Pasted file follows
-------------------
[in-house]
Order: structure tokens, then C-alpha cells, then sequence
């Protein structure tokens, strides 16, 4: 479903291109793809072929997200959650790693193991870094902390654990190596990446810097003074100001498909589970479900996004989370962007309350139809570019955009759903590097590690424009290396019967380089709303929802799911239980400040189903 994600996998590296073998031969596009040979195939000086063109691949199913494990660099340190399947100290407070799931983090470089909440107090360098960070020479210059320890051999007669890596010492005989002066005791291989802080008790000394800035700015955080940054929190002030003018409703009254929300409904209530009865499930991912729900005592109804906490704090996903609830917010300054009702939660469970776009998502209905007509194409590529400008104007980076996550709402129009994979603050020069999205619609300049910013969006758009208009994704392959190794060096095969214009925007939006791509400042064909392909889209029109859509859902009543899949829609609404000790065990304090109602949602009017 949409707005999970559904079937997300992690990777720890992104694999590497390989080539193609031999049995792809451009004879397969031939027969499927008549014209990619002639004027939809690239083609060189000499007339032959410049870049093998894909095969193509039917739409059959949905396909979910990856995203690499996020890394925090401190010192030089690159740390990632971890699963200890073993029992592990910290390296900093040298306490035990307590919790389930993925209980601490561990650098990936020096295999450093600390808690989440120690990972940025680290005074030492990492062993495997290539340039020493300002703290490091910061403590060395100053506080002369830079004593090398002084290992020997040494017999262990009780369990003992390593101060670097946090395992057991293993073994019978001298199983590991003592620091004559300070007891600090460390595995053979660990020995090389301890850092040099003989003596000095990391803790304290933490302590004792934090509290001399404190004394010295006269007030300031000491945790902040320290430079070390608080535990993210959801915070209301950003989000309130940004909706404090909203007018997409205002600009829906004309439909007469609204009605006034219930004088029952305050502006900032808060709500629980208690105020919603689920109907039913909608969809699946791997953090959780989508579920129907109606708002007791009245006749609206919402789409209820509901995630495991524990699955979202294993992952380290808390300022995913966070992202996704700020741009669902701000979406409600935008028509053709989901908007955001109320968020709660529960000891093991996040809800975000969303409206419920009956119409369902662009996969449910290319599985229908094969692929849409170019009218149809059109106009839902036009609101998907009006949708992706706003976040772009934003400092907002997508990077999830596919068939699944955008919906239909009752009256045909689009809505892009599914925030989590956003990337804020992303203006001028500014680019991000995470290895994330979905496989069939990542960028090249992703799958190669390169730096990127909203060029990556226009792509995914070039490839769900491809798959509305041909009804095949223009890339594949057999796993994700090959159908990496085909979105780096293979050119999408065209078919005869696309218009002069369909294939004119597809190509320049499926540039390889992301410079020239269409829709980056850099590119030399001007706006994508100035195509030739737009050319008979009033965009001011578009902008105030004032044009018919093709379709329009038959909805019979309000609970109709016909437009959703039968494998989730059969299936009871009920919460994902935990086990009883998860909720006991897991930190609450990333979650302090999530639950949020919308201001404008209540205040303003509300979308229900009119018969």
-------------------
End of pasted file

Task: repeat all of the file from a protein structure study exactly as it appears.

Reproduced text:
[in-house]
Order: structure tokens, then C-alpha cells, then sequence
């Protein structure tokens, strides 16, 4: 479903291109793809072929997200959650790693193991870094902390654990190596990446810097003074100001498909589970479900996004989370962007309350139809570019955009759903590097590690424009290396019967380089709303929802799911239980400040189903 994600996998590296073998031969596009040979195939000086063109691949199913494990660099340190399947100290407070799931983090470089909440107090360098960070020479210059320890051999007669890596010492005989002066005791291989802080008790000394800035700015955080940054929190002030003018409703009254929300409904209530009865499930991912729900005592109804906490704090996903609830917010300054009702939660469970776009998502209905007509194409590529400008104007980076996550709402129009994979603050020069999205619609300049910013969006758009208009994704392959190794060096095969214009925007939006791509400042064909392909889209029109859509859902009543899949829609609404000790065990304090109602949602009017 949409707005999970559904079937997300992690990777720890992104694999590497390989080539193609031999049995792809451009004879397969031939027969499927008549014209990619002639004027939809690239083609060189000499007339032959410049870049093998894909095969193509039917739409059959949905396909979910990856995203690499996020890394925090401190010192030089690159740390990632971890699963200890073993029992592990910290390296900093040298306490035990307590919790389930993925209980601490561990650098990936020096295999450093600390808690989440120690990972940025680290005074030492990492062993495997290539340039020493300002703290490091910061403590060395100053506080002369830079004593090398002084290992020997040494017999262990009780369990003992390593101060670097946090395992057991293993073994019978001298199983590991003592620091004559300070007891600090460390595995053979660990020995090389301890850092040099003989003596000095990391803790304290933490302590004792934090509290001399404190004394010295006269007030300031000491945790902040320290430079070390608080535990993210959801915070209301950003989000309130940004909706404090909203007018997409205002600009829906004309439909007469609204009605006034219930004088029952305050502006900032808060709500629980208690105020919603689920109907039913909608969809699946791997953090959780989508579920129907109606708002007791009245006749609206919402789409209820509901995630495991524990699955979202294993992952380290808390300022995913966070992202996704700020741009669902701000979406409600935008028509053709989901908007955001109320968020709660529960000891093991996040809800975000969303409206419920009956119409369902662009996969449910290319599985229908094969692929849409170019009218149809059109106009839902036009609101998907009006949708992706706003976040772009934003400092907002997508990077999830596919068939699944955008919906239909009752009256045909689009809505892009599914925030989590956003990337804020992303203006001028500014680019991000995470290895994330979905496989069939990542960028090249992703799958190669390169730096990127909203060029990556226009792509995914070039490839769900491809798959509305041909009804095949223009890339594949057999796993994700090959159908990496085909979105780096293979050119999408065209078919005869696309218009002069369909294939004119597809190509320049499926540039390889992301410079020239269409829709980056850099590119030399001007706006994508100035195509030739737009050319008979009033965009001011578009902008105030004032044009018919093709379709329009038959909805019979309000609970109709016909437009959703039968494998989730059969299936009871009920919460994902935990086990009883998860909720006991897991930190609450990333979650302090999530639950949020919308201001404008209540205040303003509300979308229900009119018969």